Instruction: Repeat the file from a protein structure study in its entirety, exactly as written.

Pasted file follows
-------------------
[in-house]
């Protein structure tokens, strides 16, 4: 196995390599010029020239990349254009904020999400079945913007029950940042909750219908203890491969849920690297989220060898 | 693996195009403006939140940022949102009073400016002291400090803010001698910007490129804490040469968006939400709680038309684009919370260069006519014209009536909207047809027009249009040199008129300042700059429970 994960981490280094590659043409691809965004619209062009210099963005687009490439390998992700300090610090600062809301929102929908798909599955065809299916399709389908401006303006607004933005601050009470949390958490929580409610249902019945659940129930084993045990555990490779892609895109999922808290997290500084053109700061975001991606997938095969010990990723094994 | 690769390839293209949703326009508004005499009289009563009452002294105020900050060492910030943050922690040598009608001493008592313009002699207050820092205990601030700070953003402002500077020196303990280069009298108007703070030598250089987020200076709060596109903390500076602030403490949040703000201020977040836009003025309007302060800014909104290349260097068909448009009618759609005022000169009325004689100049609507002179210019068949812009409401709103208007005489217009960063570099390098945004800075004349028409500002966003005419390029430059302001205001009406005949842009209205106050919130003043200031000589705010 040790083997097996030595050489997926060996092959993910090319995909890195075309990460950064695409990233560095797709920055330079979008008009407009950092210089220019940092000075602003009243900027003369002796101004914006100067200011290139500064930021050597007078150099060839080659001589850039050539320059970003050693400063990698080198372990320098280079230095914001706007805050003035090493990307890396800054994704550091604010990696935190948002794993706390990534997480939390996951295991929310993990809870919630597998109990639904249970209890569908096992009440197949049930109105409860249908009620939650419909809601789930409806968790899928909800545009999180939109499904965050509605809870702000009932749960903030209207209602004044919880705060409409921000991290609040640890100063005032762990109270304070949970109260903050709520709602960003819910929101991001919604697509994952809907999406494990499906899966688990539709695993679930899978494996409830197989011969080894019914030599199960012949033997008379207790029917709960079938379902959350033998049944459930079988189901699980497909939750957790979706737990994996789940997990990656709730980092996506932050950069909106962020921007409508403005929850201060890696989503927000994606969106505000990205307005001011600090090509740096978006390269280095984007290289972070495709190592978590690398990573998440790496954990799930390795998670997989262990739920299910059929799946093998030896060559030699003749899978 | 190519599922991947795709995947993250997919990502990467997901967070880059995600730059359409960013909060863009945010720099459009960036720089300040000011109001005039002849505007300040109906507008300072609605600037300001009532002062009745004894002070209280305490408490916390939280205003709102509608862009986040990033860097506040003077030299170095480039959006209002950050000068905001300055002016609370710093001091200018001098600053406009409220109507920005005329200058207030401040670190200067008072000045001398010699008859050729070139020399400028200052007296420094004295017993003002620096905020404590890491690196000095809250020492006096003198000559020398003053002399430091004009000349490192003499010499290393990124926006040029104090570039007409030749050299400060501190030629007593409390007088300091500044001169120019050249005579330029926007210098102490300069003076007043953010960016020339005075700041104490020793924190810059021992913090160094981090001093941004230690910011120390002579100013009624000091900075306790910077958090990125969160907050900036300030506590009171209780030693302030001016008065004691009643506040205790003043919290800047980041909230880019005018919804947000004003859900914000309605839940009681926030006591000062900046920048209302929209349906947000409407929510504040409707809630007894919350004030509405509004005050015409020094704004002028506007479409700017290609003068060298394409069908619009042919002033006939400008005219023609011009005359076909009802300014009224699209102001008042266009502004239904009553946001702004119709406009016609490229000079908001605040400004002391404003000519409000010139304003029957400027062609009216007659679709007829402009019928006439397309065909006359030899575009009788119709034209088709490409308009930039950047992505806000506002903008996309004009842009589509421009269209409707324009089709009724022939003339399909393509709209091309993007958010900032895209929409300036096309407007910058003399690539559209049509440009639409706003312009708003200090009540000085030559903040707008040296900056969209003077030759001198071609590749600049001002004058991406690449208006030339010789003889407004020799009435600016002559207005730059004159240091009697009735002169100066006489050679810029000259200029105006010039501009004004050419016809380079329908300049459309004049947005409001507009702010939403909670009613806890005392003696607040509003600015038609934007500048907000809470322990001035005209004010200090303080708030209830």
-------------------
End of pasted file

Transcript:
[in-house]
């Protein structure tokens, strides 16, 4: 196995390599010029020239990349254009904020999400079945913007029950940042909750219908203890491969849920690297989220060898 | 693996195009403006939140940022949102009073400016002291400090803010001698910007490129804490040469968006939400709680038309684009919370260069006519014209009536909207047809027009249009040199008129300042700059429970 994960981490280094590659043409691809965004619209062009210099963005687009490439390998992700300090610090600062809301929102929908798909599955065809299916399709389908401006303006607004933005601050009470949390958490929580409610249902019945659940129930084993045990555990490779892609895109999922808290997290500084053109700061975001991606997938095969010990990723094994 | 690769390839293209949703326009508004005499009289009563009452002294105020900050060492910030943050922690040598009608001493008592313009002699207050820092205990601030700070953003402002500077020196303990280069009298108007703070030598250089987020200076709060596109903390500076602030403490949040703000201020977040836009003025309007302060800014909104290349260097068909448009009618759609005022000169009325004689100049609507002179210019068949812009409401709103208007005489217009960063570099390098945004800075004349028409500002966003005419390029430059302001205001009406005949842009209205106050919130003043200031000589705010 040790083997097996030595050489997926060996092959993910090319995909890195075309990460950064695409990233560095797709920055330079979008008009407009950092210089220019940092000075602003009243900027003369002796101004914006100067200011290139500064930021050597007078150099060839080659001589850039050539320059970003050693400063990698080198372990320098280079230095914001706007805050003035090493990307890396800054994704550091604010990696935190948002794993706390990534997480939390996951295991929310993990809870919630597998109990639904249970209890569908096992009440197949049930109105409860249908009620939650419909809601789930409806968790899928909800545009999180939109499904965050509605809870702000009932749960903030209207209602004044919880705060409409921000991290609040640890100063005032762990109270304070949970109260903050709520709602960003819910929101991001919604697509994952809907999406494990499906899966688990539709695993679930899978494996409830197989011969080894019914030599199960012949033997008379207790029917709960079938379902959350033998049944459930079988189901699980497909939750957790979706737990994996789940997990990656709730980092996506932050950069909106962020921007409508403005929850201060890696989503927000994606969106505000990205307005001011600090090509740096978006390269280095984007290289972070495709190592978590690398990573998440790496954990799930390795998670997989262990739920299910059929799946093998030896060559030699003749899978 | 190519599922991947795709995947993250997919990502990467997901967070880059995600730059359409960013909060863009945010720099459009960036720089300040000011109001005039002849505007300040109906507008300072609605600037300001009532002062009745004894002070209280305490408490916390939280205003709102509608862009986040990033860097506040003077030299170095480039959006209002950050000068905001300055002016609370710093001091200018001098600053406009409220109507920005005329200058207030401040670190200067008072000045001398010699008859050729070139020399400028200052007296420094004295017993003002620096905020404590890491690196000095809250020492006096003198000559020398003053002399430091004009000349490192003499010499290393990124926006040029104090570039007409030749050299400060501190030629007593409390007088300091500044001169120019050249005579330029926007210098102490300069003076007043953010960016020339005075700041104490020793924190810059021992913090160094981090001093941004230690910011120390002579100013009624000091900075306790910077958090990125969160907050900036300030506590009171209780030693302030001016008065004691009643506040205790003043919290800047980041909230880019005018919804947000004003859900914000309605839940009681926030006591000062900046920048209302929209349906947000409407929510504040409707809630007894919350004030509405509004005050015409020094704004002028506007479409700017290609003068060298394409069908619009042919002033006939400008005219023609011009005359076909009802300014009224699209102001008042266009502004239904009553946001702004119709406009016609490229000079908001605040400004002391404003000519409000010139304003029957400027062609009216007659679709007829402009019928006439397309065909006359030899575009009788119709034209088709490409308009930039950047992505806000506002903008996309004009842009589509421009269209409707324009089709009724022939003339399909393509709209091309993007958010900032895209929409300036096309407007910058003399690539559209049509440009639409706003312009708003200090009540000085030559903040707008040296900056969209003077030759001198071609590749600049001002004058991406690449208006030339010789003889407004020799009435600016002559207005730059004159240091009697009735002169100066006489050679810029000259200029105006010039501009004004050419016809380079329908300049459309004049947005409001507009702010939403909670009613806890005392003696607040509003600015038609934007500048907000809470322990001035005209004010200090303080708030209830």